48 Hills: What Wiener wrought: Demolition and oversized housing meeting no need

By Tim Redmond for 48 Hills

Castro project too tall, too expensive, no family housing, probably corporate rentals—but the city has to approve it anyway.

So this is what Scott Wiener and his allies the Yimbys have done to San Francisco:

On Thursday, the San Francisco Planning Commission, without comment by a single commissioner except the chair, who brought it to a vote, approved a new tech-worker dorm in the Castro that even the planners admit doesn’t meet existing rules and will do nothing for the housing crisis.

The developer asked for six stories to build 19 tiny units that are called “group housing.” That definition lets builders cut a lot of costs:

The original idea of “group housing” was residential hotels and similar places (including, in the early definition, fraternity and sorority houses, which don’t exist right now in SF) where people lived in fairly small quarters without private bathrooms or kitchens.

That’s been shifted by developers, with the approval of the City Planning Department, to increasingly mean tiny studios that might have shared bathrooms but include refrigerators, kitchen counters with stoves, and microwave ovens.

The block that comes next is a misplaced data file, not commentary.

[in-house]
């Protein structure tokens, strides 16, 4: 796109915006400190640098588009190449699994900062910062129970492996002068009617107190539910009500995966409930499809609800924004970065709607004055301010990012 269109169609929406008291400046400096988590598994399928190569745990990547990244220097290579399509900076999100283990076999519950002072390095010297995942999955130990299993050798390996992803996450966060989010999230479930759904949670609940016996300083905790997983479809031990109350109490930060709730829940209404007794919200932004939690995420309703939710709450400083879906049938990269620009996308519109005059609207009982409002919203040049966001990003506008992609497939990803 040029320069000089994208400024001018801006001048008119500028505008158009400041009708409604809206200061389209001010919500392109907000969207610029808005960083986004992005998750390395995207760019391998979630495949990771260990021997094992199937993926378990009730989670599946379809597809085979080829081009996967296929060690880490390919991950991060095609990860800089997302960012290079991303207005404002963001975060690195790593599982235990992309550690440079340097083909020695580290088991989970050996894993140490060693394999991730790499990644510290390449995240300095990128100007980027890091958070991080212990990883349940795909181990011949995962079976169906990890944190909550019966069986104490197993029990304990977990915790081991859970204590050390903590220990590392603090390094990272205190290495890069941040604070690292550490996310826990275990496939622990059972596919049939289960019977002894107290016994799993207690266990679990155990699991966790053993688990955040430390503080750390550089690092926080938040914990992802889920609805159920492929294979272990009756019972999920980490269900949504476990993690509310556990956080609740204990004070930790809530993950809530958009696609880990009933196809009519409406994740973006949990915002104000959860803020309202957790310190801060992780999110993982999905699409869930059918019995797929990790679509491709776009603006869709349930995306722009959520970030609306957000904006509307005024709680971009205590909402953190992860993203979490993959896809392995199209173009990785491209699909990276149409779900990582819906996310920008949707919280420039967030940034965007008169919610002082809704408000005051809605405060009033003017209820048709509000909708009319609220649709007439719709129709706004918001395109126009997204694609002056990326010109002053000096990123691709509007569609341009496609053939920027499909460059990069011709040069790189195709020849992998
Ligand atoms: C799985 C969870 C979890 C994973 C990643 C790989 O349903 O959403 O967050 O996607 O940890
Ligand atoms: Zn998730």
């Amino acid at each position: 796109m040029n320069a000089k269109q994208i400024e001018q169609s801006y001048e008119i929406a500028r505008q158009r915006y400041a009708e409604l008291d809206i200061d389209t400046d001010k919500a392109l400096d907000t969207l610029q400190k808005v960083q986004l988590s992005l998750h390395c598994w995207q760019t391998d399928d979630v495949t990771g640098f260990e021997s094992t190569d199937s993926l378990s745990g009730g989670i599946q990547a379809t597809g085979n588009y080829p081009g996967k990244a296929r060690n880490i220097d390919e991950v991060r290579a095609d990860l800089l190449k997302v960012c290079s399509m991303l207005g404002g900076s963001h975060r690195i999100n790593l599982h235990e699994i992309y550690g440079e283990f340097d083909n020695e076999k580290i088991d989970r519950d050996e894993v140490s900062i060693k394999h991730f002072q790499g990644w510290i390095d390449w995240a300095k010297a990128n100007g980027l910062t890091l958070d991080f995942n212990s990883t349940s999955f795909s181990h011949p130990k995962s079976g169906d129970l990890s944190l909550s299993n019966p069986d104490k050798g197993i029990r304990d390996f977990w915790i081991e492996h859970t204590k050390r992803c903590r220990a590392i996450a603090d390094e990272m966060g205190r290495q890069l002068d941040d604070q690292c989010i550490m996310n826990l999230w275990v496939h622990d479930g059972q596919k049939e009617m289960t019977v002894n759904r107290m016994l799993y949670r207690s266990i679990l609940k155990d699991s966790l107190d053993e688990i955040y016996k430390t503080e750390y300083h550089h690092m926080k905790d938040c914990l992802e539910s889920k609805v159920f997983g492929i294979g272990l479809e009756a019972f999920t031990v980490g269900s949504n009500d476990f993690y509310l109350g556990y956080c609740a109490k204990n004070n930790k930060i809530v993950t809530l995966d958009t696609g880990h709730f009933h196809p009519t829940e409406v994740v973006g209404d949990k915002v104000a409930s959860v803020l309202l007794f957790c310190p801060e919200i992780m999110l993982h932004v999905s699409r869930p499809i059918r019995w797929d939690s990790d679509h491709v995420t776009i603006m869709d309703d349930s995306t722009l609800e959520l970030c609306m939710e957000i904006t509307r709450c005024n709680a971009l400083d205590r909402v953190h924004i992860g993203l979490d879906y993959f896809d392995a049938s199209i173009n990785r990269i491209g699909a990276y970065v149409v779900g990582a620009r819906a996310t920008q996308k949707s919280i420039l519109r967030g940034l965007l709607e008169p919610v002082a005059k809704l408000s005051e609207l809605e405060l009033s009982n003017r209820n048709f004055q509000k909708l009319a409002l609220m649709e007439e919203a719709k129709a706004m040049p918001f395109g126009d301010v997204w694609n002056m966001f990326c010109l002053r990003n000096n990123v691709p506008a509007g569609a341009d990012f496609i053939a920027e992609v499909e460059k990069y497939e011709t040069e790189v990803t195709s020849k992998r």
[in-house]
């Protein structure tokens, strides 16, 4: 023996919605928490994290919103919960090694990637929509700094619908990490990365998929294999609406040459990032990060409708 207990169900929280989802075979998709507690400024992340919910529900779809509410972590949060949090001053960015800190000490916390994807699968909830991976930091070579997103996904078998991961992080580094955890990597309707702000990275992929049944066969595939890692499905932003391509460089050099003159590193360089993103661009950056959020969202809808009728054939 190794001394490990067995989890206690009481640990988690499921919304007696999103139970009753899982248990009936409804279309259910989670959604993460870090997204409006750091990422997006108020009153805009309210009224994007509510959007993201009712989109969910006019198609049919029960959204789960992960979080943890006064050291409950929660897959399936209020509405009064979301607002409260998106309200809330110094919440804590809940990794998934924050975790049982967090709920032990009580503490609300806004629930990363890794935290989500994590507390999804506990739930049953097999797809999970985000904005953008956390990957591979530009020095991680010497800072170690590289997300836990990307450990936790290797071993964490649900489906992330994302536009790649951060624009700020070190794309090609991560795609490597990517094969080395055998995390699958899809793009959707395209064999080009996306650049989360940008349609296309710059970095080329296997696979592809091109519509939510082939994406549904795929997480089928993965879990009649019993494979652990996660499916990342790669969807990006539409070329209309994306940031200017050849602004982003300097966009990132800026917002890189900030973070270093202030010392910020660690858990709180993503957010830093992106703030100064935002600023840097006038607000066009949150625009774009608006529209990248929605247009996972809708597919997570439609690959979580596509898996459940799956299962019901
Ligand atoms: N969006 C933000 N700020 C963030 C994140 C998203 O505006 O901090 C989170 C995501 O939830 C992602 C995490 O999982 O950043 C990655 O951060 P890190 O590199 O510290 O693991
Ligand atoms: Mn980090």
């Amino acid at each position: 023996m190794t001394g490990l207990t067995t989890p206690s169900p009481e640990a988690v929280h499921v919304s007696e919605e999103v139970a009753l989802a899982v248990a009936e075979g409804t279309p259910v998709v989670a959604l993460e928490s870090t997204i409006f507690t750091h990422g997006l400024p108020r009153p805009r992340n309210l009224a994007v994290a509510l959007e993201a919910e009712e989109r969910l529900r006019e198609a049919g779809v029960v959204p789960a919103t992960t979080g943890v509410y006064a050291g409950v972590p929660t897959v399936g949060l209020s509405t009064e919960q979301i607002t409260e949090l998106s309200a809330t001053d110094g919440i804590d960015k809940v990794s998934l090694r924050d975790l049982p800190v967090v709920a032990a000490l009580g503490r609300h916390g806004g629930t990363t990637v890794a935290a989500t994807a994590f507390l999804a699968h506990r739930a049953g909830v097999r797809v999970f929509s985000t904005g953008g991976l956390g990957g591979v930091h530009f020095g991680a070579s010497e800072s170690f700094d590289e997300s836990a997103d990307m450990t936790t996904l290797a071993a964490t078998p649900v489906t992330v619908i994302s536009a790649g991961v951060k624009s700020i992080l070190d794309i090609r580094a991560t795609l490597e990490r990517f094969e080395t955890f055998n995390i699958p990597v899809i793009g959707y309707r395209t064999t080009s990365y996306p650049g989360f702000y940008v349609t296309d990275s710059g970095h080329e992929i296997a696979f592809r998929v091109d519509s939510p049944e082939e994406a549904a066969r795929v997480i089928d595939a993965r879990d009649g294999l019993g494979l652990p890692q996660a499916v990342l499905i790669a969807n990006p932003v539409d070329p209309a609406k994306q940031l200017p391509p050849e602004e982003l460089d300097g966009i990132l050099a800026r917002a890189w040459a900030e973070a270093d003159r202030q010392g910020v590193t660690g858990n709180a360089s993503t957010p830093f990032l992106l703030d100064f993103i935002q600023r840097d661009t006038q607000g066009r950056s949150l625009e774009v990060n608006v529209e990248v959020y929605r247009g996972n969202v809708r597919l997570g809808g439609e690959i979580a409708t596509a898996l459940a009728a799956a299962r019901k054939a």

Not, in other words, all that different from traditional studio apartments.

The supes have changed the rules a bit, to make it harder to build what will probably be used as corporate rentals and will clearly not be housing for families, but this developer argued that the project was proposed before the new rules we approved, so the old rules still apply.

More: Since the project qualifies under the State Density Bonus rules (three of the 19 units will be available to people who make less than 150 percent of AMI), the Planning Commission’s decision to cut the height to five stories is invalid.

These will be for-sale condos. A person (and this can’t be a family, since the units are barely big enough for one person) who makes $145,000 would qualify for a BMR unit at 150 percent of AMI. If two people who really like each other squeeze in, it’s $166,000.

That’s a housing payment of $3,600 a month—which doesn’t include Home Owner’s Association fees, which are often high enough to make even “affordable” units too expensive for anyone who isn’t pretty well off.

There are plenty of market-rate studios in the city right now for people who can afford that kind of payment. There’s hardly any housing for people who can’t.

Plus, the project involves demolishing an existing family-sized house, which was built around 1900—a Victorian cottage that will never be replaced. (I don’t think anyone 100 years from now will look at a single for-profit housing project built in the last 20 years in SF and say it has historic or architectural significance. It’s all about making things a cheap as possible so the developers can make more money.)

Thanks to Wiener and Co., bulldozers may soon be coming to a neighborhood near you.

And yet, the city has no choice. As one opponent pointed out during testimony, “not every housing project is a good project.” But Wiener and crew have made sure that the city can no longer make that choice.

So the commission had to approve the project as originally presented. That’s what the state law says. Thanks, Scott.

This article originally appeared in 48 Hills


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